NASA spots cosmic 'candy cane' near heart of the Milky Way

Mmm, peppermint.

Amanda Kooser
Freelance writer Amanda C. Kooser covers gadgets and tech news with a twist for CNET. When not wallowing in weird gear and iPad apps for cats, she can be found tinkering with her 1956 DeSoto.
Amanda Kooser
2 min read

NASA's GISMO instrument helped to bring us this composite view of the central zone of the Milky Way and the "candy cane" formation in the middle.

NASA's Goddard Space Flight Center

It's beginning to look at a lot like Christmas near the center of our Milky Way galaxy. On Wednesday, NASA shared a colorful view of a cosmic "candy cane".

The Goddard-IRAM Superconducting 2-Millimeter Observer (GISMO) instrument paired up with a radio telescope in Spain to capture the festive image, which shows a red-and-yellow cane-like formation near the middle of the composite picture.

"But this is no cosmic confection. It spans 190 light-years and is one of a set of long, thin strands of ionized gas called filaments that emit radio waves," NASA said.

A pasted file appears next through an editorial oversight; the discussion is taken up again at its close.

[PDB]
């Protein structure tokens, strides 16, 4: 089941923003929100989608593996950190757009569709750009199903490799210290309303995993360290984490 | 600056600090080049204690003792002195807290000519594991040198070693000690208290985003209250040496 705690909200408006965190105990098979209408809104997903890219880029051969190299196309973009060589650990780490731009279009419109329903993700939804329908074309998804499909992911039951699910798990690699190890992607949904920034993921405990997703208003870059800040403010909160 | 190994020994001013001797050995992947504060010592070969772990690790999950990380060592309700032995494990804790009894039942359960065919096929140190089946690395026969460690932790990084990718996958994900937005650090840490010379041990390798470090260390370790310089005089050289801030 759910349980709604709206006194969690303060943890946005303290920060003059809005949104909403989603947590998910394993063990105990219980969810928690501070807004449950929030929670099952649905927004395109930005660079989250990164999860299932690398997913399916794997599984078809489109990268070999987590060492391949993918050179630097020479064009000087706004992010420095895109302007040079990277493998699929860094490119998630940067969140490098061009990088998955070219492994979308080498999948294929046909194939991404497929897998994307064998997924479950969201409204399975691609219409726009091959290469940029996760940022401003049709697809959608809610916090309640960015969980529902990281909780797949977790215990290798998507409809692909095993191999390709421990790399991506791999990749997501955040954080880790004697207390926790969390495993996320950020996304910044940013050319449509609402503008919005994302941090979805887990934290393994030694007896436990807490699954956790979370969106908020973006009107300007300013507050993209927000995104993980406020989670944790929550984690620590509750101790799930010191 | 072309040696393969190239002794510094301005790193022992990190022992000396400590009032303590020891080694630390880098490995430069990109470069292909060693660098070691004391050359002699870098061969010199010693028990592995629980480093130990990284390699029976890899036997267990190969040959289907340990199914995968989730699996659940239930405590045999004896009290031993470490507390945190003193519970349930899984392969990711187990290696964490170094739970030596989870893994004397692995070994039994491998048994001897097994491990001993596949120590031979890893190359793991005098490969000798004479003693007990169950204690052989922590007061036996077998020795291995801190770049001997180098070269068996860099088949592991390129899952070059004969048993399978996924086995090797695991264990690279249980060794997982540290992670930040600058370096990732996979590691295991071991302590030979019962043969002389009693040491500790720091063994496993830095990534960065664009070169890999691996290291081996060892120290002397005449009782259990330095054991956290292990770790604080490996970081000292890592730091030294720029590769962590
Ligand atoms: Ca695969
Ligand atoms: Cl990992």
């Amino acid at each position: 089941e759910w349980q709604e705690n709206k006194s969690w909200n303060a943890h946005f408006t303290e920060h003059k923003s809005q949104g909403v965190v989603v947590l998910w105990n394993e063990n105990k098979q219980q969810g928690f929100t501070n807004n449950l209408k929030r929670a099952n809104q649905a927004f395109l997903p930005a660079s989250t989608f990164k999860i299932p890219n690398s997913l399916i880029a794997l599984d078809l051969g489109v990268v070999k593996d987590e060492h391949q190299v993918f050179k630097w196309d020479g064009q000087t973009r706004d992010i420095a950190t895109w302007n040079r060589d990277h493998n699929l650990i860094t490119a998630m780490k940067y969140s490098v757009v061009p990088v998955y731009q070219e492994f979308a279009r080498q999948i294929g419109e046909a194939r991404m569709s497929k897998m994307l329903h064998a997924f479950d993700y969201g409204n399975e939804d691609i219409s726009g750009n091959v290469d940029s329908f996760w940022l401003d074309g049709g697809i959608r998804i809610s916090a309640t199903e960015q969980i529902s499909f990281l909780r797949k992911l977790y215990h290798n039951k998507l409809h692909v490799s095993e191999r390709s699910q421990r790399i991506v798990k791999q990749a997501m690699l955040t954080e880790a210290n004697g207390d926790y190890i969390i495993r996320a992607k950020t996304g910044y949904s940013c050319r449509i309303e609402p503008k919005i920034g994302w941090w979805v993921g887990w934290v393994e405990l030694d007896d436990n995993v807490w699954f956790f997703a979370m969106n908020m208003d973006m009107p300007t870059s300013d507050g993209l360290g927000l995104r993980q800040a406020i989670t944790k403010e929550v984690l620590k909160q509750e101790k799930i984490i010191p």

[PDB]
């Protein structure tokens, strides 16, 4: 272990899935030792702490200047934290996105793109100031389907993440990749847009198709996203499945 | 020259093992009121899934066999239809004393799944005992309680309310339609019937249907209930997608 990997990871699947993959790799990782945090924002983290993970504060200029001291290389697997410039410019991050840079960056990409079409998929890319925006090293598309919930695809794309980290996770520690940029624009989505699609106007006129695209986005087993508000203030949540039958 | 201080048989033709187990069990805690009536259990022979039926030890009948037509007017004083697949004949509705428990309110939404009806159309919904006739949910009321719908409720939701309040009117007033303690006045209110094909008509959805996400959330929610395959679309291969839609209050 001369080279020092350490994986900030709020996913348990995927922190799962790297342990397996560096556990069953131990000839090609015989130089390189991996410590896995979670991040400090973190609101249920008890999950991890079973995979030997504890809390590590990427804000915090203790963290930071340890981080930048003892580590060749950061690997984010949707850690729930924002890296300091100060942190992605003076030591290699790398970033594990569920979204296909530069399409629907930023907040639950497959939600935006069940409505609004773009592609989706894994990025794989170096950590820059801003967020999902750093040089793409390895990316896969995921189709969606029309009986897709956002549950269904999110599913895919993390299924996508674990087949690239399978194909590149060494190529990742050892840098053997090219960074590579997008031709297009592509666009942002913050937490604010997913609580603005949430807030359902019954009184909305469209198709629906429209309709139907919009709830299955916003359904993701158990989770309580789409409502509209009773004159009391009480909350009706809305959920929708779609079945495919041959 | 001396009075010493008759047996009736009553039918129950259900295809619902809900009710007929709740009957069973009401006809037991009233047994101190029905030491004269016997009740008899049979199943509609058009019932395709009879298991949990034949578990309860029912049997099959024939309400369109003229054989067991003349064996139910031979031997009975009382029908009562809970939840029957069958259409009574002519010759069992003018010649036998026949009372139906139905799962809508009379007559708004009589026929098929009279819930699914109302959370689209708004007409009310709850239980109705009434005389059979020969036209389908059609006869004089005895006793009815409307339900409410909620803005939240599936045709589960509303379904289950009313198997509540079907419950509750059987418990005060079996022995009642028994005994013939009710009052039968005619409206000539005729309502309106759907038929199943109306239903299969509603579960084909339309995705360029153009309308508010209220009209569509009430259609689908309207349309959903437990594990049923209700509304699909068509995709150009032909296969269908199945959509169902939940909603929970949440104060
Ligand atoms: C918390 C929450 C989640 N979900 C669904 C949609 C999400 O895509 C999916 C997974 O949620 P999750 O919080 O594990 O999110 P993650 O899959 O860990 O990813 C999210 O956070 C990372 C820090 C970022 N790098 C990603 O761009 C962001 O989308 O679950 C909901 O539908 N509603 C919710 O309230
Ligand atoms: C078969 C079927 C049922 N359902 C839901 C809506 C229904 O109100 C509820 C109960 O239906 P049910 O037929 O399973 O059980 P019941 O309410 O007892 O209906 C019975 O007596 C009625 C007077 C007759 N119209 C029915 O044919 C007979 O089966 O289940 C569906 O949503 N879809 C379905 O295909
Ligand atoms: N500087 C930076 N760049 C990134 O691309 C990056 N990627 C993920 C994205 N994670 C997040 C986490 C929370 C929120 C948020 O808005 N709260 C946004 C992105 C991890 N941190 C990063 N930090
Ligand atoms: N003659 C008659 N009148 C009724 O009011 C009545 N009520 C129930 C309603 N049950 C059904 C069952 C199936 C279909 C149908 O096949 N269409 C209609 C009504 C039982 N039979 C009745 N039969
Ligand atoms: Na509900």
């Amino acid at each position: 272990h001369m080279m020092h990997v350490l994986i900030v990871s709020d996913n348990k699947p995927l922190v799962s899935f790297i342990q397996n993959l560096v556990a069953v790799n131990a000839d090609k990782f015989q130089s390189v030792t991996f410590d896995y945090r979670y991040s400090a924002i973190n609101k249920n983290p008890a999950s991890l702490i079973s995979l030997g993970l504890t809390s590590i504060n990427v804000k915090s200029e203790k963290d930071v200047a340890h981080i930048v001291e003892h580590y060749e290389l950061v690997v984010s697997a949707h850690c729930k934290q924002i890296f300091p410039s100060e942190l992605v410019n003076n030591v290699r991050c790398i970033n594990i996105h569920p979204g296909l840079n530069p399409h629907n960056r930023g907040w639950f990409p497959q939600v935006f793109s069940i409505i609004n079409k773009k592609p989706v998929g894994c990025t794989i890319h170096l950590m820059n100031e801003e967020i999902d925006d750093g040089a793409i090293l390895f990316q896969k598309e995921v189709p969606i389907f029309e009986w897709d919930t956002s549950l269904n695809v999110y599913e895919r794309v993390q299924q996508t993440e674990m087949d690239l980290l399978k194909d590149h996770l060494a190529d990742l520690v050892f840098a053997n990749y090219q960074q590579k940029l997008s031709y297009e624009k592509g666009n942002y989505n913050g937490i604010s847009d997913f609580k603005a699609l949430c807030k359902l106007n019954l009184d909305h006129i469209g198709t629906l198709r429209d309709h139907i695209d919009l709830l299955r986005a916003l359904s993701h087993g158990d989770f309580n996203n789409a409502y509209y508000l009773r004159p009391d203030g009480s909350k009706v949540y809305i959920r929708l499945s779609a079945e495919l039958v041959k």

The instrument sees space much differently than the human eye does. "GISMO observes microwaves with a wavelength of 2 millimeters, allowing us to explore the galaxy in the transition zone between infrared light and longer radio wavelengths," said GISMO team leader Johannes Staguhn.

Researchers published two papers on the composite image in The Astrophysical Journal in November, though NASA waited to feature the view until closer to the holidays.

Enlarge Image

The labeled view of the GISMO image shows the locations of formations and objects of interest in the central zone of the Milky Way.

NASA's Goddard Space Flight Center

There's a lot going on in the image, which is made up of data from a variety of sources. NASA released an annotated version that points out some highlights, including a collection of giant molecular clouds. Sagittarius B1 and B2 are examples of these. "These vast, cool clouds contain enough dense gas and dust to form tens of millions of stars like the Sun," NASA said. 

There's plenty here for astronomers to get excited about, though holiday revelers will enjoy focusing on the "candy cane." Perhaps we should consider renaming our galaxy to "the Minty Way."

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